On one particular occasion, my grandmother went into the hospital for surgery and was hospitalized for a week. During her hospitalization, my mother said that Billy completely stopped talking. It was as though he went into a depression because my grandmother wasn’t there. The day that she came home from the hospital, my mother said that Billy looked at her and checked her out from top to bottom, and the next day at breakfast, he would not hush. Talk, talk, and then talk some more. He was so happy to see my grandmother. It was so special that a precious little parakeet had such an affection for my grandmother. After Billy died, my grandmother didn’t seek to have another bird because she became so attached to him, and it is so sad when the beautiful creatures you adore pass on to bird heaven.
So, now that there is a bit of history, why do Curtis and I have a fascination with birds? Well, it’s actually a long story, but then again, we can sum it up in several paragraphs, to include the life lessons that are learned through years of experience, decision-making, introspection and observation. Hopefully, as time moves on, we gain a little wisdom and clarity, realizing the spiritual need for peace and contentment in our fast-paced modern culture.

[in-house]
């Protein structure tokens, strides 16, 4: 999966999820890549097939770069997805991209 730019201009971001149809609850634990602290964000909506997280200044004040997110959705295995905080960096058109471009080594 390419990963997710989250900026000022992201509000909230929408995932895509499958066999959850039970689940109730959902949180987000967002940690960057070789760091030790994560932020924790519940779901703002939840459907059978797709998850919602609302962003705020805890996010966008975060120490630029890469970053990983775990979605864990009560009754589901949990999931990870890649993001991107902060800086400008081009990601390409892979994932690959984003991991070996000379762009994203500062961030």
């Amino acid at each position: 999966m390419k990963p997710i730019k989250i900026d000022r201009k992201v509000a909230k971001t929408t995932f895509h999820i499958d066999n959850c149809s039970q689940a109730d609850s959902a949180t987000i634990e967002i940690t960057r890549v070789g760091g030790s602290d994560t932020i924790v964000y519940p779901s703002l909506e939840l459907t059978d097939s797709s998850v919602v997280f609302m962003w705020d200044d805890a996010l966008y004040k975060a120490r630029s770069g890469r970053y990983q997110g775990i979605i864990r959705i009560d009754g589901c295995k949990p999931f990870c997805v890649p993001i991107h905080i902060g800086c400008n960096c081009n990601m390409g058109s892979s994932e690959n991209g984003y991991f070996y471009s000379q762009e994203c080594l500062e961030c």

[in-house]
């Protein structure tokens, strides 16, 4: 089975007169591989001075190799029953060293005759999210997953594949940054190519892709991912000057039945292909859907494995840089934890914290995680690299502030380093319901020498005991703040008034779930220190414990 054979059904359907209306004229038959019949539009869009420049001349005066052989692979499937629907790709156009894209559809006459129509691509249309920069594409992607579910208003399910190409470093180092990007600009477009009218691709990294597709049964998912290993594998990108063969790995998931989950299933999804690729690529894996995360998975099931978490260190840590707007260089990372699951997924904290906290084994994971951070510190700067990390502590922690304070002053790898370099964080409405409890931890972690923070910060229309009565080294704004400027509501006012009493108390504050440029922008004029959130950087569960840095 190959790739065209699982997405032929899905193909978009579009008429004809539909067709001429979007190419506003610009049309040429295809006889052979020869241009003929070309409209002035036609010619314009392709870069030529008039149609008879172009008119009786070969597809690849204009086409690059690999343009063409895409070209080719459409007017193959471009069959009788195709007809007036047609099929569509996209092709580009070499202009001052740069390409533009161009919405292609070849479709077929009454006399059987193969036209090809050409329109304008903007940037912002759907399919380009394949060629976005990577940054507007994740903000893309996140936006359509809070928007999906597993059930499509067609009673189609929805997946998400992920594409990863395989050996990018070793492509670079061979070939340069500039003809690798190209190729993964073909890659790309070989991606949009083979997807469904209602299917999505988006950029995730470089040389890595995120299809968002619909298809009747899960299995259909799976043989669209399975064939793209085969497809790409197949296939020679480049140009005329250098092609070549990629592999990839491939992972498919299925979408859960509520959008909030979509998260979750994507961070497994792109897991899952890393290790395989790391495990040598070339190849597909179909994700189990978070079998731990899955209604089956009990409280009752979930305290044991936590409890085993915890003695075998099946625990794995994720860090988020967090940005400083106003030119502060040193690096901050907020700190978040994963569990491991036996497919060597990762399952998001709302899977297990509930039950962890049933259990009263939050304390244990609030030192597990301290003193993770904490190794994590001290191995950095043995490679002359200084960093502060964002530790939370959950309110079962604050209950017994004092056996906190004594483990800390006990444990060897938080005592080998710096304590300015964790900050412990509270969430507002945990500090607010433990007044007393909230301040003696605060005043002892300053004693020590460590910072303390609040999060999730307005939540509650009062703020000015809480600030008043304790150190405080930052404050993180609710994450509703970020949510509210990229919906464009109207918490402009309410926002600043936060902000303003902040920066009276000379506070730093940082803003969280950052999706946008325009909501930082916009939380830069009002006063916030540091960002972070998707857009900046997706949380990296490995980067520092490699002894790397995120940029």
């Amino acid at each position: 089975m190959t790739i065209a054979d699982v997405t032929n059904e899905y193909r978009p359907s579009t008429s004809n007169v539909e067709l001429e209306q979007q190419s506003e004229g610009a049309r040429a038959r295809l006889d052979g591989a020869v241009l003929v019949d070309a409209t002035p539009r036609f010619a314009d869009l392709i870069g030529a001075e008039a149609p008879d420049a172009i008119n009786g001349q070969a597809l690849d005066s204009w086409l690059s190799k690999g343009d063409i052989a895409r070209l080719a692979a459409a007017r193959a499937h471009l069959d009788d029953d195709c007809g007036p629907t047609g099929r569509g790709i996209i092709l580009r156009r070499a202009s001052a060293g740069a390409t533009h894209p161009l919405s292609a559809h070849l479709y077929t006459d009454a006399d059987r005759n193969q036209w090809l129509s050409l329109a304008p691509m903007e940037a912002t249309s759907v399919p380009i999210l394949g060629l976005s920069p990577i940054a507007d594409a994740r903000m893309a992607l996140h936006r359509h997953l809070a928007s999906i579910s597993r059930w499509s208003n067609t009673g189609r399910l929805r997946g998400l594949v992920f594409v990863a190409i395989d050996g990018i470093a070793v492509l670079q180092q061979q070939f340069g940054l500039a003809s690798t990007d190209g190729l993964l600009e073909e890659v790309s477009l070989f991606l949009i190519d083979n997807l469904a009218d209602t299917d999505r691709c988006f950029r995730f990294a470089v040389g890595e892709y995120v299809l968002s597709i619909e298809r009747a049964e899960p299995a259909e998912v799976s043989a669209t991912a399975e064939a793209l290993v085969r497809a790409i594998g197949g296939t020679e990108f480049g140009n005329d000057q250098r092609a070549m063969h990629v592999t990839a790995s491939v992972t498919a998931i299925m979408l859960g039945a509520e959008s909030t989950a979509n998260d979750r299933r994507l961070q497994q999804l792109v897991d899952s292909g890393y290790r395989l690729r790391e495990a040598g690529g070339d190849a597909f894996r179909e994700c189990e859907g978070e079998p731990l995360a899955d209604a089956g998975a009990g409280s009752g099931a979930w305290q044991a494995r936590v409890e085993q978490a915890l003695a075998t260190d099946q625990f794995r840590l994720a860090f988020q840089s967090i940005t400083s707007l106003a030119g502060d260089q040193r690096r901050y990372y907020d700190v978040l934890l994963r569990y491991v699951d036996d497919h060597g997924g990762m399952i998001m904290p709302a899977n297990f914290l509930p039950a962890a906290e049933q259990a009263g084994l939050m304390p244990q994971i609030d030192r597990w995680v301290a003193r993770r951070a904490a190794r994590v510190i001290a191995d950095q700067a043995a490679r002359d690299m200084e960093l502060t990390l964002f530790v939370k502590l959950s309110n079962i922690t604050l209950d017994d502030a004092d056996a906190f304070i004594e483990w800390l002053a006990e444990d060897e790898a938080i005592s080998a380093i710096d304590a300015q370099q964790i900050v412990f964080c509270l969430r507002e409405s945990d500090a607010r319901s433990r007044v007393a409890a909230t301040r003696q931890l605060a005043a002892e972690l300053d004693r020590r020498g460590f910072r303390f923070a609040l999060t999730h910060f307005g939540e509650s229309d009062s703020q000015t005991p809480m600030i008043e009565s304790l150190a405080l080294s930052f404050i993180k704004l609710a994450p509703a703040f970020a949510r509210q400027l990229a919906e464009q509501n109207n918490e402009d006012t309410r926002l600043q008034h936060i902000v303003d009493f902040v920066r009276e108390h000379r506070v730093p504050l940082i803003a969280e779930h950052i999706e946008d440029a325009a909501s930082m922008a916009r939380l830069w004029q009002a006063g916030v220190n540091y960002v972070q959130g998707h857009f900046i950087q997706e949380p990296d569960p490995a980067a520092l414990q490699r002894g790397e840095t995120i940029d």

When we are all younger, we think that the only way to “make it” or “succeed” is to go ninety-to-nothing, blowing and going, meeting and greeting, shaping up or shipping out. We have to network and nitpick, upsize and modernize, friend and trend, look the part, act the part and keep up with the Joneses. It’s never enough to be ourselves; we must be what the culture demands we should be.
We work and work and spend and spend, saving nothing emotionally or spiritually for the future. We store and hoard, pay room and board, stipulate and congregate, prioritize and monetize; and finally, when it’s all said and done, we burn out the candle on both ends.
We become tired, empty, discouraged, and a shell of what God created us to be.
We may have the distinguished career, the office with a view, the perks of upper management or the nicely-manicured home; however, if we have high blood pressure and plaque in the arteries, was it really worth it? Emotionally and financially, our culture is stressed to the max and the ever-busy worker bees come home every evening to eat, sleep, shower and start the tiresome process all over again. Rest has become a four-lettered word. In our restless, non-stop, activity-laden culture, there is little time left to enjoy the awe-inspiring gift of God's creation.
People rarely take time to smell the roses, watch a sunset, or......feed the birds.